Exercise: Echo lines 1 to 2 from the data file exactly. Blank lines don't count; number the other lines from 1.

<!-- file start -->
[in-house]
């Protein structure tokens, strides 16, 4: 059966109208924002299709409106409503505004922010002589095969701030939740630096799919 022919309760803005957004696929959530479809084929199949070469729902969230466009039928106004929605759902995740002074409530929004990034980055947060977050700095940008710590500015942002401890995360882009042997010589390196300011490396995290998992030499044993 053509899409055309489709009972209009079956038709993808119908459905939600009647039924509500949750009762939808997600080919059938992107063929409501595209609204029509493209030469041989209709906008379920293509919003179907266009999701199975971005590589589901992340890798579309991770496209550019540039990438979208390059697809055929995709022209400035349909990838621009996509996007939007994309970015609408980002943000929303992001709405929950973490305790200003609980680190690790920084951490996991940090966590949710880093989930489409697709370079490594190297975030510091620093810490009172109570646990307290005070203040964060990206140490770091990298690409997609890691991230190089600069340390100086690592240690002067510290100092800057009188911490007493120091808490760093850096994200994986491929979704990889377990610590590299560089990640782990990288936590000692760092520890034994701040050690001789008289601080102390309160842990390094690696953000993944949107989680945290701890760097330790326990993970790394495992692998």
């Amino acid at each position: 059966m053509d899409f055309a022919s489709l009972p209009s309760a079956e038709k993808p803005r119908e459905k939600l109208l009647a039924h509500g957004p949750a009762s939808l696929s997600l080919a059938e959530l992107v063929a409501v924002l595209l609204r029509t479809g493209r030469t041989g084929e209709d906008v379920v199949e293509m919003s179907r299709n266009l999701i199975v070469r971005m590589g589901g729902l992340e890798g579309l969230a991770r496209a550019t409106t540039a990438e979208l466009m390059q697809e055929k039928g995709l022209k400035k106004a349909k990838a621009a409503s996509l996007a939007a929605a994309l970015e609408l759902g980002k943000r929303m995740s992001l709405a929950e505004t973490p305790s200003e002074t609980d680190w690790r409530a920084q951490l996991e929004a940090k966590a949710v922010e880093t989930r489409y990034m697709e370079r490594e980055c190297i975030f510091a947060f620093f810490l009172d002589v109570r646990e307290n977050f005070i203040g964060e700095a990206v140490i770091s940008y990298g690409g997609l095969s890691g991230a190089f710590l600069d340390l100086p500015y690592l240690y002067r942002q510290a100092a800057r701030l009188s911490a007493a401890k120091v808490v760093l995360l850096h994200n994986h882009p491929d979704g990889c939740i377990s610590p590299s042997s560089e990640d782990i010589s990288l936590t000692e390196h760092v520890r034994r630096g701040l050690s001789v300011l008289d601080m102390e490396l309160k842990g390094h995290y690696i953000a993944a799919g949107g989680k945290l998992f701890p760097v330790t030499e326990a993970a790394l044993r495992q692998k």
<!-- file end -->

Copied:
[in-house]
């Protein structure tokens, strides 16, 4: 059966109208924002299709409106409503505004922010002589095969701030939740630096799919 022919309760803005957004696929959530479809084929199949070469729902969230466009039928106004929605759902995740002074409530929004990034980055947060977050700095940008710590500015942002401890995360882009042997010589390196300011490396995290998992030499044993 053509899409055309489709009972209009079956038709993808119908459905939600009647039924509500949750009762939808997600080919059938992107063929409501595209609204029509493209030469041989209709906008379920293509919003179907266009999701199975971005590589589901992340890798579309991770496209550019540039990438979208390059697809055929995709022209400035349909990838621009996509996007939007994309970015609408980002943000929303992001709405929950973490305790200003609980680190690790920084951490996991940090966590949710880093989930489409697709370079490594190297975030510091620093810490009172109570646990307290005070203040964060990206140490770091990298690409997609890691991230190089600069340390100086690592240690002067510290100092800057009188911490007493120091808490760093850096994200994986491929979704990889377990610590590299560089990640782990990288936590000692760092520890034994701040050690001789008289601080102390309160842990390094690696953000993944949107989680945290701890760097330790326990993970790394495992692998």